DescriptionThe presentation begins with the question: Can economics be the background of a philosophical education?
The theoretical link between Ethics and Economics goes back to the times of Ancient Greece with Aristotle, yet it is only with Amartya Sen (1987) that this is contemporarily recognized. The recovery of the inevitable relationship of the historical divorce between the positive economy and the normative economy (Sen 1987, 7) Sen builds his argument for the unavoidable connection by showing that the central ethical question about how we should live is also fundamentally central to economics (Sen 1987, 3). As Sen writes: "Not only was the so-called 'father of modern economics', Adam Smith, a Professor of Moral Philosophy at the University of Glasgow (admittedly, a rather pragmatic town), but the subject of economics was for a long time seen as something like a branch of ethics. The fact that economics used to be taught at Cambridge until fairly recently simply as a part of 'the Moral Science Tripos' is no more than an instance of the traditional diagnosis of the nature of economics" (Sen 1987, 2).
In line with Sen's insights the presentation describes two different projects undergone in Portugal showing the richness of making economics the background of ethical and political philosophical sessions and argues that these generally constitute a way to offer a philosophical education. The first project entitled "Ethics and Economics" was carried out in a Portuguese high school (Escola Secundária Padre António Vieira) in Lisbon during the school years 2017-2018; 2018-2019; 2019-2020; and the second project entitled "Thinking Together Against Poverty" occurred in an International School (Greene's Tutorial College) in Estoril.
The description of the projects will elaborate the affirmative answer to the initial questions - Can Economy be the background of a philosophical education? - with a detailed description of practical examples for the preparation of the sessions, the coordination with the regular school content, and specific sessions topics and their experience. One of the goals of the projects was to bring with the philosophical sessions the recognition of the inevitable alliance of ethics and economy identified by Sen and, consequently, the examples presented here center on the sessions which mostly illustrate this. The sessions on the concept of justice, as well as the ones focused on specific questions like "How does voluntary work impact the economic structure?" and "What does it mean to say a country has a good economy?" revealed that the students took up the material taught in economics and incorporated the procedure and reflection of the philosophical sessions in such a way as to make it arguable that the economic background can be the source of a philosophical education. Among other things, it showed that the path was best fostered by providing a free environment in the form of a Community of Inquiry (as projected by philosophy for and with children methodology - P4C), and that philosophical concerns inevitably appeared in discussions about economics. In addition, there was an overall recognition that an important part of the sessions was not so much reaching a set and definite set of conclusions in the dialogue but, instead, it was very important to attain a sense of the details and complexities of the issues discussed. Moreover, because thinking about the way ethics is present in economic considerations encourages, since Adam Smith (1723-1790= the implementation of empathy and imagination as a fundamental part of understanding the exchange of goods, services and ideas and the establishment of contracts (Sen 1987, 50; Silva 2007, 126) it seemed also crucial to show that the philosophical dialogues reinforced this principle by promoting the way participants need to place themselves in other people's shoes to carry out and sustain intelligently the dialogue in the sessions.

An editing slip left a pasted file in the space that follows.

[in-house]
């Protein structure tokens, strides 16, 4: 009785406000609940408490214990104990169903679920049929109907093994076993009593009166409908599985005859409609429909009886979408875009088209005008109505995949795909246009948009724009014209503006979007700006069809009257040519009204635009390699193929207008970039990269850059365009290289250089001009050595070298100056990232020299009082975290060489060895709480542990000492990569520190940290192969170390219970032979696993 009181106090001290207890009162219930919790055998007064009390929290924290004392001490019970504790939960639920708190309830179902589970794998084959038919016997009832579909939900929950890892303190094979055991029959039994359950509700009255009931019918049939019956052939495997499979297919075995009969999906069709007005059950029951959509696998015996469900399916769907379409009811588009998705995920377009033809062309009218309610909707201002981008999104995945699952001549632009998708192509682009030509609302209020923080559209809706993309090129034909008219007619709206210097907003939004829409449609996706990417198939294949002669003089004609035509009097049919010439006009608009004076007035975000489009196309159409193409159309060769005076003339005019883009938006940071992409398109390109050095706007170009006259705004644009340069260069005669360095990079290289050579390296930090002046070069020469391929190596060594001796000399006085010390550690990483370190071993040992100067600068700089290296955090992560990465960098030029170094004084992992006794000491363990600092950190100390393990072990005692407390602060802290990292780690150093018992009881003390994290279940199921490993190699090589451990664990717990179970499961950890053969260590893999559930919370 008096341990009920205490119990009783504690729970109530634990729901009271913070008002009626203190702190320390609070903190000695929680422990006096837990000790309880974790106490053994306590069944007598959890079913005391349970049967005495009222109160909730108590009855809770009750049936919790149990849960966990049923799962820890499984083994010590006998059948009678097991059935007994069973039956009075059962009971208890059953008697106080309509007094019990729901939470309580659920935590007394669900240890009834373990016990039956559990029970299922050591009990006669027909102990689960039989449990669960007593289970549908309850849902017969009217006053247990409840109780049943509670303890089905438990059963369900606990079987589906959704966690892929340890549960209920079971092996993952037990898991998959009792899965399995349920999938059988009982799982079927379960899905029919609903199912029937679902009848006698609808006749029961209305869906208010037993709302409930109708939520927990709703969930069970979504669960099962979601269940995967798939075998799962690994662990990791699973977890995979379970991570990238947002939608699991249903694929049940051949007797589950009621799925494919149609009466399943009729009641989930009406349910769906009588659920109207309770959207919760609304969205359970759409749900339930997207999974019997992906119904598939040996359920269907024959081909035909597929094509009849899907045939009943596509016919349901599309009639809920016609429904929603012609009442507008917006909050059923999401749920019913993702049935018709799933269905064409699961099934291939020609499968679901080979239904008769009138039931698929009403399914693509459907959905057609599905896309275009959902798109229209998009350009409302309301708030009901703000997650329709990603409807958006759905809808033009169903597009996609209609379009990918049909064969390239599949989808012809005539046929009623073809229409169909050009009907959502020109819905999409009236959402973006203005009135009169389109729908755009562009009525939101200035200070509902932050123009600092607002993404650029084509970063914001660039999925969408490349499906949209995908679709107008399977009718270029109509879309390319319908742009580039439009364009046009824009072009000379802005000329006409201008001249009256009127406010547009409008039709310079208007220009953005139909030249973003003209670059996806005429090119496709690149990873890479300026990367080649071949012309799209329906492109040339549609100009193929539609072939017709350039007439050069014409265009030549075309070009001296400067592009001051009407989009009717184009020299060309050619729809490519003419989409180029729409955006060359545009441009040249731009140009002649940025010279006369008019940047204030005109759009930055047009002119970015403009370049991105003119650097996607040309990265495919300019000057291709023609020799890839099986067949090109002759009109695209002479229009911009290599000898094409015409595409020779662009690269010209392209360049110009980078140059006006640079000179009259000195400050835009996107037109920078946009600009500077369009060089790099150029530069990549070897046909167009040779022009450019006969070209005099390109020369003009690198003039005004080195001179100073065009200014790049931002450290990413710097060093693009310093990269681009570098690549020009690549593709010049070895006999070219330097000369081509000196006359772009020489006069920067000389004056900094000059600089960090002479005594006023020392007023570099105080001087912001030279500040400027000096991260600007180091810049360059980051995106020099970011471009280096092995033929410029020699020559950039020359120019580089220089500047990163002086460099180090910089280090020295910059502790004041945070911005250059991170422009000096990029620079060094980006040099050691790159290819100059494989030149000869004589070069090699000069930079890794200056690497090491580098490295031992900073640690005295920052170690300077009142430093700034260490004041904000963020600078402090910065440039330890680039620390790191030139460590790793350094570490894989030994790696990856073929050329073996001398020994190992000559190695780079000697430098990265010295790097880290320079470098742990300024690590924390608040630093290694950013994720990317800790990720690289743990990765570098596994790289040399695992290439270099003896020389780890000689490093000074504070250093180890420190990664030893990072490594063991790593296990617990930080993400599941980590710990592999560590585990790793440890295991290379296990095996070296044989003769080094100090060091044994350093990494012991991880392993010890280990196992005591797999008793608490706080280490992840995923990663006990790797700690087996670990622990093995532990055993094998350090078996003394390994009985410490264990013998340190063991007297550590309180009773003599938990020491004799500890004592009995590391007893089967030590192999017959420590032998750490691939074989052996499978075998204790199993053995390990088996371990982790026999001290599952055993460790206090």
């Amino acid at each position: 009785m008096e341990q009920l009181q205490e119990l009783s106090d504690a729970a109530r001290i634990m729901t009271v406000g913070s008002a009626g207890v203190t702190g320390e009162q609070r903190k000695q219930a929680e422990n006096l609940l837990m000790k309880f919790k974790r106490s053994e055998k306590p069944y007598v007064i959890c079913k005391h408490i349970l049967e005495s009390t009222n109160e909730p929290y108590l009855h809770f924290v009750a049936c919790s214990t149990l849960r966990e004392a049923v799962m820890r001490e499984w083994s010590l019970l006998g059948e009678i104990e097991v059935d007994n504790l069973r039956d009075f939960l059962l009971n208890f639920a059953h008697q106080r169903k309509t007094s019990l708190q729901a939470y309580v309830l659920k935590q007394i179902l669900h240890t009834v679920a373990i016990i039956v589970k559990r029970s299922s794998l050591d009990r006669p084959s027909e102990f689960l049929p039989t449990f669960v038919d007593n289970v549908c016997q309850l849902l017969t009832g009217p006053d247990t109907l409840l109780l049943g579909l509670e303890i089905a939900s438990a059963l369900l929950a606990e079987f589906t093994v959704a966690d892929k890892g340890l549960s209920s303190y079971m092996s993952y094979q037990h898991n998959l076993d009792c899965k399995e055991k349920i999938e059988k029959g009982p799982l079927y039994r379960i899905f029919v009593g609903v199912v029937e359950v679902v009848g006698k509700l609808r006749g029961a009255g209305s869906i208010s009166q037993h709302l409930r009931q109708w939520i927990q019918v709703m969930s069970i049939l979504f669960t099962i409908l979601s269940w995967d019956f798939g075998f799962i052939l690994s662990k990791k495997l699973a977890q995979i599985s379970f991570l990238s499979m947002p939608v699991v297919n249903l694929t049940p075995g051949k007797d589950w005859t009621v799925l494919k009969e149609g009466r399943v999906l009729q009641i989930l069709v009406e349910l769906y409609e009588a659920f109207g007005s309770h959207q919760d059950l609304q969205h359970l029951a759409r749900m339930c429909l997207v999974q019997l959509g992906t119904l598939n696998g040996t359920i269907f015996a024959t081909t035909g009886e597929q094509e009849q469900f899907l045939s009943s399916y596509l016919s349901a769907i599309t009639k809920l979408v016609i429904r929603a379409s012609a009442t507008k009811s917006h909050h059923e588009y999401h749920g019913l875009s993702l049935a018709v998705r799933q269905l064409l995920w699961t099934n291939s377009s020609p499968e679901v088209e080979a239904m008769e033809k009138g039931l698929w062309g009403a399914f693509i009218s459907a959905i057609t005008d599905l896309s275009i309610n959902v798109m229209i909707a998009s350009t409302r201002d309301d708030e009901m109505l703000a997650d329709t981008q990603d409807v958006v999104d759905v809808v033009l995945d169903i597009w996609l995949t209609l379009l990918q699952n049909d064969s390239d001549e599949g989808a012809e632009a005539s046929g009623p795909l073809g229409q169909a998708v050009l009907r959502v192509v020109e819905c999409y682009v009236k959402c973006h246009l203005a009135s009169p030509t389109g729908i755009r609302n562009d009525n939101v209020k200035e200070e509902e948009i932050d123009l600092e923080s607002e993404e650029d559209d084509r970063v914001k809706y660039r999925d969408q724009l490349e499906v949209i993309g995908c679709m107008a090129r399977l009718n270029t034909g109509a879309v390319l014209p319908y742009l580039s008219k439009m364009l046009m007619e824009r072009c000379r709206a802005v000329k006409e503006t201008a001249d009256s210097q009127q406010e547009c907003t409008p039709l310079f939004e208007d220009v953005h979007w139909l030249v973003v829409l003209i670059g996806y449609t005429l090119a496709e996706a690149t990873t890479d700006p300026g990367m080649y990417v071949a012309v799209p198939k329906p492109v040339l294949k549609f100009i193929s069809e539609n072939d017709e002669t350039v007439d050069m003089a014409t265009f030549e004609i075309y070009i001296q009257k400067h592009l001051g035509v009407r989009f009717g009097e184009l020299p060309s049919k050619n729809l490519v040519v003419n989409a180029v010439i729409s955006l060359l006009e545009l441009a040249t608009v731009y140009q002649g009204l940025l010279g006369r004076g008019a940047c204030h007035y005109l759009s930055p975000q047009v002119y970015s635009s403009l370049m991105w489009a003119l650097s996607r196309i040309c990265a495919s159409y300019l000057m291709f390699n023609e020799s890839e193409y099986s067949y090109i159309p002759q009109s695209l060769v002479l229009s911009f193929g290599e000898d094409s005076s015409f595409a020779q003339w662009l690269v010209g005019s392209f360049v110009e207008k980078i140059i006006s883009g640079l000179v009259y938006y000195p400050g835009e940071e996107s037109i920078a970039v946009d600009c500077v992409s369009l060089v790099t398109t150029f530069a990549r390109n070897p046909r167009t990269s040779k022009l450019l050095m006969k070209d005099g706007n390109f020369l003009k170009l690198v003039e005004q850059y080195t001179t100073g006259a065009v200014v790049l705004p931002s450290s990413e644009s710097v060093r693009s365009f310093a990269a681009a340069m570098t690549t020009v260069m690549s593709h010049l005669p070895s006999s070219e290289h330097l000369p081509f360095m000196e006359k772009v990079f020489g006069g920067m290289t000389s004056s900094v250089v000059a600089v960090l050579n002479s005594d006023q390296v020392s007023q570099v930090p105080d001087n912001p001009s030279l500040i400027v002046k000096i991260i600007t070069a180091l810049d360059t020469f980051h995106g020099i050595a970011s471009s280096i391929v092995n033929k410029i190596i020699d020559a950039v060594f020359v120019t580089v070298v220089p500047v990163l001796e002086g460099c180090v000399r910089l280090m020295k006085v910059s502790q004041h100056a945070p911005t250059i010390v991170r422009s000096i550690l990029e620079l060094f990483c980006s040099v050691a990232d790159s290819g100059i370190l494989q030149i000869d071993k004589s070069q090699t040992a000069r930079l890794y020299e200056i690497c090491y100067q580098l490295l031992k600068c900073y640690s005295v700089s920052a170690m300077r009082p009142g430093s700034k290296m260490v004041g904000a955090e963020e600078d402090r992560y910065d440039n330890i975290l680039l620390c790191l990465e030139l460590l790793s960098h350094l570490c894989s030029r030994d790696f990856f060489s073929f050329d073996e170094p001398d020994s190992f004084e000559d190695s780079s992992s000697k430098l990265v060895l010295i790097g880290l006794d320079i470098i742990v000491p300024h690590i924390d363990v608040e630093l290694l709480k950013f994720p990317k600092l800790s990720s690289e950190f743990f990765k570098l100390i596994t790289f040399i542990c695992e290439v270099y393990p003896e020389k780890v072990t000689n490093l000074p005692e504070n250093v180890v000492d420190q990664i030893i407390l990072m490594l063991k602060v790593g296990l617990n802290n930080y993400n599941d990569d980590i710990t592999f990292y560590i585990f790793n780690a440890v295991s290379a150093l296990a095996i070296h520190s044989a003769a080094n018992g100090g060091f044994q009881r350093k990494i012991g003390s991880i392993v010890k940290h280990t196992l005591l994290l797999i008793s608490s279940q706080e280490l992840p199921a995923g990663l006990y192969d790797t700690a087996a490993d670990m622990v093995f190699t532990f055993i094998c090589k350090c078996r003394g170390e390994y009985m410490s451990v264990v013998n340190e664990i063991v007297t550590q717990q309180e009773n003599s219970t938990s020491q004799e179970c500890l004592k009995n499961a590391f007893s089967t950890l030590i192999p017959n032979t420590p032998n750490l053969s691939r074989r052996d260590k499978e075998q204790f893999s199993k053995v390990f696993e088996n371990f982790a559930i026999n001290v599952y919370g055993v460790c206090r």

In conclusion, it is undeniable that the economic background can be placed as the theoretical field to a philosophical education and it indicates what any other field of expertise needs in order to similarly as a background in what concerns both theoretical and practical considerations. Though there is no doubt that both projects, as well as isolated sessions from them performed in other pedagogical settings were positively evaluated by all those involved, it raised a further and deeper question: Is it really possible that individual agents can transform society by being more ethically responsible than the social environment within which they co-exist?
Reference given: Sen, Amartya Kumar (1987) On Ethics and Economics. New York, NY: Basil Blackwell.
|Period||5 Oct 2020|
|Held at||X Colóquio Internacional de Filosofia e Educação, Brazil|
|Degree of Recognition||International|